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Q1: What is the probable diagnosis?
Mondor's disease of the penis. It is thrombophlebitis of the superficial dorsal vein of the penis.
Q2: What is the aetiology and pathology of this condition?
The main cause of the disease is frequent or prolonged intercourse. Other causes are enumerated in box 1. Thrombophlebitis of the superficial dorsal vein of the penis is a benign disease. Clinical and experimental evidence from previous reports suggests that stretching and torsion of the vein resulting from genital trauma leads to endothelial damage and thrombosis. Thrombophlebitis of the superficial dorsal penile vein can be divided into three clinical stages: acute, subacute, and chronic.
Box 1: Common causes of penile Mondor's disease
Repeated sexual intercourse
Trauma to penis
Penile intravenous drug abuse
Q3: How can this condition be managed?
The majority of the cases of Mondor's disease of the penis are treated conservatively. The acute stage has been treated in a variety of ways with anti-inflammatory agents, anticoagulant drugs, and antibiotics with good results. For subacute and chronic stages, most have used anti-inflammatory agents and local heparin creams. Most cases resolve in four to six weeks. It is important that the patient should avoid sexual intercourse during medical treatment. In persistent cases, either penile vein resection or thrombectomy has been recommended. The prognosis is good. There are no reports of erectile dysfunction or penile deformity after treatment.
Superficial venous thrombosis of the chest wall was first reported by Mondor in 1939.1 It was described in the penile veins by Braun-Falco in 1955.2 Isolated superficial dorsal vein thrombosis was reported in 1958 by Helm and Hodge.3Mondor's disease of the penis is a benign condition. Sexual intercourse should be considered as the main aetiological factor.4 Patients present with cord like induration on the dorsal surface of the penis. Pain may or may not be present. Swelling of the penis due to oedema is seldom present. It can present as an acute thrombophlebitis in which case pain and fever are often associated with significant inflammation of the penis. Diagnosis is obvious on clinical examination. Colour Doppler ultrasonography4 is an important tool in the diagnosis and follow up of these patients to visualise resolution of the thrombus and restoration of normal blood flow. Most of the cases seen early respond well to conservative treatment such as anti-inflammatory agents and anticoagulant and antithrombotic drugs. These drugs reduce the recovery period. In cases of infection antibiotics must be used. Most cases resolve in four to six weeks and are recanalised by nine weeks.4 In persistent cases, surgical treatment is recommended—for example, stripping of the vein or thrombectomy.5 Surgical treatment in these advanced cases is very effective for relieving pain, decreasing skin induration, and producing aesthetically pleasing results. There have been no reports of deformity of the penis or impotence after treatment.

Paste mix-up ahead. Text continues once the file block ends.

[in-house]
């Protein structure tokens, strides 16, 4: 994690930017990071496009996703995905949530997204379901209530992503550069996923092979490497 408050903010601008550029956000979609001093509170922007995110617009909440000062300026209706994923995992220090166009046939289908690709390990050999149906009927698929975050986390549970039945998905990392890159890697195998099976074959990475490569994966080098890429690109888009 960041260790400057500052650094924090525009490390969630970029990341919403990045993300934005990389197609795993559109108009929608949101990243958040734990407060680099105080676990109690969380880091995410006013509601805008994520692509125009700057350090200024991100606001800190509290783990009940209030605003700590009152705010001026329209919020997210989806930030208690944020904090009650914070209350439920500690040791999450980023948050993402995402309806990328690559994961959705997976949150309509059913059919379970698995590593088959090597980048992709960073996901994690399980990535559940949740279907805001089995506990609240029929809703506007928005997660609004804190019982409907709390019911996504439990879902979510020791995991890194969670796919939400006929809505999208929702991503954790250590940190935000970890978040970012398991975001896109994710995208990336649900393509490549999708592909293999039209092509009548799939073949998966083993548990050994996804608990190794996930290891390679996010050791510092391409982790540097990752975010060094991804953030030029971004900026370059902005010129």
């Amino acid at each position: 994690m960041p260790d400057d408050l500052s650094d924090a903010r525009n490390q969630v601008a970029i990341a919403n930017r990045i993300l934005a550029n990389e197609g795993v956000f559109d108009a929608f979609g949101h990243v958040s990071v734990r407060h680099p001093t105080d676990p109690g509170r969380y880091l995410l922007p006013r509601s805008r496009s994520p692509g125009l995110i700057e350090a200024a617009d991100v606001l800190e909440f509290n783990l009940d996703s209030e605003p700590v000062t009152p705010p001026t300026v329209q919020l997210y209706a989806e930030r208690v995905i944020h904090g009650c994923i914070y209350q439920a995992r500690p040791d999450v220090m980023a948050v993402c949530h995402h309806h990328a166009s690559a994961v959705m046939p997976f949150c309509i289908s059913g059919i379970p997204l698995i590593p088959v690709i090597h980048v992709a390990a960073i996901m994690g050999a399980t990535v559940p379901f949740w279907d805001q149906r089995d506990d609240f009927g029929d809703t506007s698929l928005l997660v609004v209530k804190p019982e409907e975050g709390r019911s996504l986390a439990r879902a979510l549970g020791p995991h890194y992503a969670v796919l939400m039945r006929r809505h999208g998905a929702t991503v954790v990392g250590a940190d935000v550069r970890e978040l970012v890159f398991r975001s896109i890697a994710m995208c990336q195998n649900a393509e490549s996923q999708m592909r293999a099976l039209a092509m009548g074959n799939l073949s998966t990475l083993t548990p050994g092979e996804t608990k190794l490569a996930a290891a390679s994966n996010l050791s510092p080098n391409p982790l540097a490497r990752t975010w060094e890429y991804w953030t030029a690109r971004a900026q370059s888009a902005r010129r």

Mondor's disease of the penis.
Mondor's disease of penis is a benign condition.
Trauma from prolonged or frequent sexual intercourse is the commonest cause.
Sudden and painful or painless cord like induration on the penile dorsal surface is the commonest presentation.
Doppler ultrasonography is helpful in both diagnosis and follow up.
Medical treatment and, when indicated, vein resection are successful.